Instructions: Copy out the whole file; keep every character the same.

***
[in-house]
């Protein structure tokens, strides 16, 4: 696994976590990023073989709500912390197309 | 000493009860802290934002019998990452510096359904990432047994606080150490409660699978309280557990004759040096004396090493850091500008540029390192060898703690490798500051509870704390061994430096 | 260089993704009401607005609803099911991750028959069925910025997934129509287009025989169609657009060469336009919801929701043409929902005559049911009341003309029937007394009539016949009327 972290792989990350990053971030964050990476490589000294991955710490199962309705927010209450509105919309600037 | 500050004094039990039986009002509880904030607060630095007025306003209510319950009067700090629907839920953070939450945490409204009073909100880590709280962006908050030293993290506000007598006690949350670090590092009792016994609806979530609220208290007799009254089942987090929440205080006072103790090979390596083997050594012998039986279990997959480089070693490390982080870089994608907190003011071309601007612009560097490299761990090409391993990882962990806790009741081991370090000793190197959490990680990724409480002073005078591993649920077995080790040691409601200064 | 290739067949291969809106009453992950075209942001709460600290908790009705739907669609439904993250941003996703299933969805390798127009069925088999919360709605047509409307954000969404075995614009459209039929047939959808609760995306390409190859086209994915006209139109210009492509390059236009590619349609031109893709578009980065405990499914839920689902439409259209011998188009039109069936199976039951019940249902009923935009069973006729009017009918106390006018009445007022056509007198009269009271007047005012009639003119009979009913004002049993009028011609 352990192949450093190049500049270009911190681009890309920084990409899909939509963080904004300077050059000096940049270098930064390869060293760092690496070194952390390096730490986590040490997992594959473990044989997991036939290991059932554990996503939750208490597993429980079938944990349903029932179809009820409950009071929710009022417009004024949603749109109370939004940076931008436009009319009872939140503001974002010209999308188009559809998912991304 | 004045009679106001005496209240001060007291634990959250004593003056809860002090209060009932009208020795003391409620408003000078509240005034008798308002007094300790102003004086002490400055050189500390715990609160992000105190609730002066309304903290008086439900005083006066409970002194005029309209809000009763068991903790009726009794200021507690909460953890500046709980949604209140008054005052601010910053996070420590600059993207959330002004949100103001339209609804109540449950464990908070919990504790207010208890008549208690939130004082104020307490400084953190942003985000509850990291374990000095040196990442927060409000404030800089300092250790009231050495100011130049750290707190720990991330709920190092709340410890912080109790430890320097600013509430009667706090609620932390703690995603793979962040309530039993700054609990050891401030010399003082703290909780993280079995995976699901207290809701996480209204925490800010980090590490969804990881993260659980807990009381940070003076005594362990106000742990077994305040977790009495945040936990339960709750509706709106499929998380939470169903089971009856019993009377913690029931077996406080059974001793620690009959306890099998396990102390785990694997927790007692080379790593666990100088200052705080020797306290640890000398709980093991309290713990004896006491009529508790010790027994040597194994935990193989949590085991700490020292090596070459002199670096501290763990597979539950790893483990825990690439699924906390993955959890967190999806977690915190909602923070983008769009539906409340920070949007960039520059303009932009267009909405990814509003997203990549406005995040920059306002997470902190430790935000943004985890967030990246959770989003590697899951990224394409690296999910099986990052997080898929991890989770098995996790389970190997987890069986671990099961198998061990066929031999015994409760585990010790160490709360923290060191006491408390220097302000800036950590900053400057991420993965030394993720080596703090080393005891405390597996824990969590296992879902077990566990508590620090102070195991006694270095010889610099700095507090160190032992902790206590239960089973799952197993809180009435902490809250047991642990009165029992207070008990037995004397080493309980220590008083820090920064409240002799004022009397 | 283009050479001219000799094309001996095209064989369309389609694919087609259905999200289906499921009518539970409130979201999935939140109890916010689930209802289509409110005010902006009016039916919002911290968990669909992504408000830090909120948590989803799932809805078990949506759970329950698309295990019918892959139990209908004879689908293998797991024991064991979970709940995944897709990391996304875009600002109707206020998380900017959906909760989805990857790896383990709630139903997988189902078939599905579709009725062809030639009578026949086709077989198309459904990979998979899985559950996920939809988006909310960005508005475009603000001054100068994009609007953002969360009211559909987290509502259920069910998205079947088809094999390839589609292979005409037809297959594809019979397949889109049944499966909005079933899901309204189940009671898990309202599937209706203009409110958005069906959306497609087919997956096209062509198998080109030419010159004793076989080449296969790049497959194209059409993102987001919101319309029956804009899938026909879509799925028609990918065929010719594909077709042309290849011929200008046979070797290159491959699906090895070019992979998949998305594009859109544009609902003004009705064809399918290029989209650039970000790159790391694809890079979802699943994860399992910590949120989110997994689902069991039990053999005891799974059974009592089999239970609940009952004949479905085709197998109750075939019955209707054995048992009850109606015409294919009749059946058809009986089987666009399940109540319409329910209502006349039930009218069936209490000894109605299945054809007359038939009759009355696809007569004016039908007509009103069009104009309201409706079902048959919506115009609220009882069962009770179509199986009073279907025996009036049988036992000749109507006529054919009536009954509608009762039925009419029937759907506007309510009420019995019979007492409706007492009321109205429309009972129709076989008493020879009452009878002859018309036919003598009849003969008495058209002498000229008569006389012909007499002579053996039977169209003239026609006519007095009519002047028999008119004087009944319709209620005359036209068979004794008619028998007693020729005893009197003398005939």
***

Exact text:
[in-house]
């Protein structure tokens, strides 16, 4: 696994976590990023073989709500912390197309 | 000493009860802290934002019998990452510096359904990432047994606080150490409660699978309280557990004759040096004396090493850091500008540029390192060898703690490798500051509870704390061994430096 | 260089993704009401607005609803099911991750028959069925910025997934129509287009025989169609657009060469336009919801929701043409929902005559049911009341003309029937007394009539016949009327 972290792989990350990053971030964050990476490589000294991955710490199962309705927010209450509105919309600037 | 500050004094039990039986009002509880904030607060630095007025306003209510319950009067700090629907839920953070939450945490409204009073909100880590709280962006908050030293993290506000007598006690949350670090590092009792016994609806979530609220208290007799009254089942987090929440205080006072103790090979390596083997050594012998039986279990997959480089070693490390982080870089994608907190003011071309601007612009560097490299761990090409391993990882962990806790009741081991370090000793190197959490990680990724409480002073005078591993649920077995080790040691409601200064 | 290739067949291969809106009453992950075209942001709460600290908790009705739907669609439904993250941003996703299933969805390798127009069925088999919360709605047509409307954000969404075995614009459209039929047939959808609760995306390409190859086209994915006209139109210009492509390059236009590619349609031109893709578009980065405990499914839920689902439409259209011998188009039109069936199976039951019940249902009923935009069973006729009017009918106390006018009445007022056509007198009269009271007047005012009639003119009979009913004002049993009028011609 352990192949450093190049500049270009911190681009890309920084990409899909939509963080904004300077050059000096940049270098930064390869060293760092690496070194952390390096730490986590040490997992594959473990044989997991036939290991059932554990996503939750208490597993429980079938944990349903029932179809009820409950009071929710009022417009004024949603749109109370939004940076931008436009009319009872939140503001974002010209999308188009559809998912991304 | 004045009679106001005496209240001060007291634990959250004593003056809860002090209060009932009208020795003391409620408003000078509240005034008798308002007094300790102003004086002490400055050189500390715990609160992000105190609730002066309304903290008086439900005083006066409970002194005029309209809000009763068991903790009726009794200021507690909460953890500046709980949604209140008054005052601010910053996070420590600059993207959330002004949100103001339209609804109540449950464990908070919990504790207010208890008549208690939130004082104020307490400084953190942003985000509850990291374990000095040196990442927060409000404030800089300092250790009231050495100011130049750290707190720990991330709920190092709340410890912080109790430890320097600013509430009667706090609620932390703690995603793979962040309530039993700054609990050891401030010399003082703290909780993280079995995976699901207290809701996480209204925490800010980090590490969804990881993260659980807990009381940070003076005594362990106000742990077994305040977790009495945040936990339960709750509706709106499929998380939470169903089971009856019993009377913690029931077996406080059974001793620690009959306890099998396990102390785990694997927790007692080379790593666990100088200052705080020797306290640890000398709980093991309290713990004896006491009529508790010790027994040597194994935990193989949590085991700490020292090596070459002199670096501290763990597979539950790893483990825990690439699924906390993955959890967190999806977690915190909602923070983008769009539906409340920070949007960039520059303009932009267009909405990814509003997203990549406005995040920059306002997470902190430790935000943004985890967030990246959770989003590697899951990224394409690296999910099986990052997080898929991890989770098995996790389970190997987890069986671990099961198998061990066929031999015994409760585990010790160490709360923290060191006491408390220097302000800036950590900053400057991420993965030394993720080596703090080393005891405390597996824990969590296992879902077990566990508590620090102070195991006694270095010889610099700095507090160190032992902790206590239960089973799952197993809180009435902490809250047991642990009165029992207070008990037995004397080493309980220590008083820090920064409240002799004022009397 | 283009050479001219000799094309001996095209064989369309389609694919087609259905999200289906499921009518539970409130979201999935939140109890916010689930209802289509409110005010902006009016039916919002911290968990669909992504408000830090909120948590989803799932809805078990949506759970329950698309295990019918892959139990209908004879689908293998797991024991064991979970709940995944897709990391996304875009600002109707206020998380900017959906909760989805990857790896383990709630139903997988189902078939599905579709009725062809030639009578026949086709077989198309459904990979998979899985559950996920939809988006909310960005508005475009603000001054100068994009609007953002969360009211559909987290509502259920069910998205079947088809094999390839589609292979005409037809297959594809019979397949889109049944499966909005079933899901309204189940009671898990309202599937209706203009409110958005069906959306497609087919997956096209062509198998080109030419010159004793076989080449296969790049497959194209059409993102987001919101319309029956804009899938026909879509799925028609990918065929010719594909077709042309290849011929200008046979070797290159491959699906090895070019992979998949998305594009859109544009609902003004009705064809399918290029989209650039970000790159790391694809890079979802699943994860399992910590949120989110997994689902069991039990053999005891799974059974009592089999239970609940009952004949479905085709197998109750075939019955209707054995048992009850109606015409294919009749059946058809009986089987666009399940109540319409329910209502006349039930009218069936209490000894109605299945054809007359038939009759009355696809007569004016039908007509009103069009104009309201409706079902048959919506115009609220009882069962009770179509199986009073279907025996009036049988036992000749109507006529054919009536009954509608009762039925009419029937759907506007309510009420019995019979007492409706007492009321109205429309009972129709076989008493020879009452009878002859018309036919003598009849003969008495058209002498000229008569006389012909007499002579053996039977169209003239026609006519007095009519002047028999008119004087009944319709209620005359036209068979004794008619028998007693020729005893009197003398005939």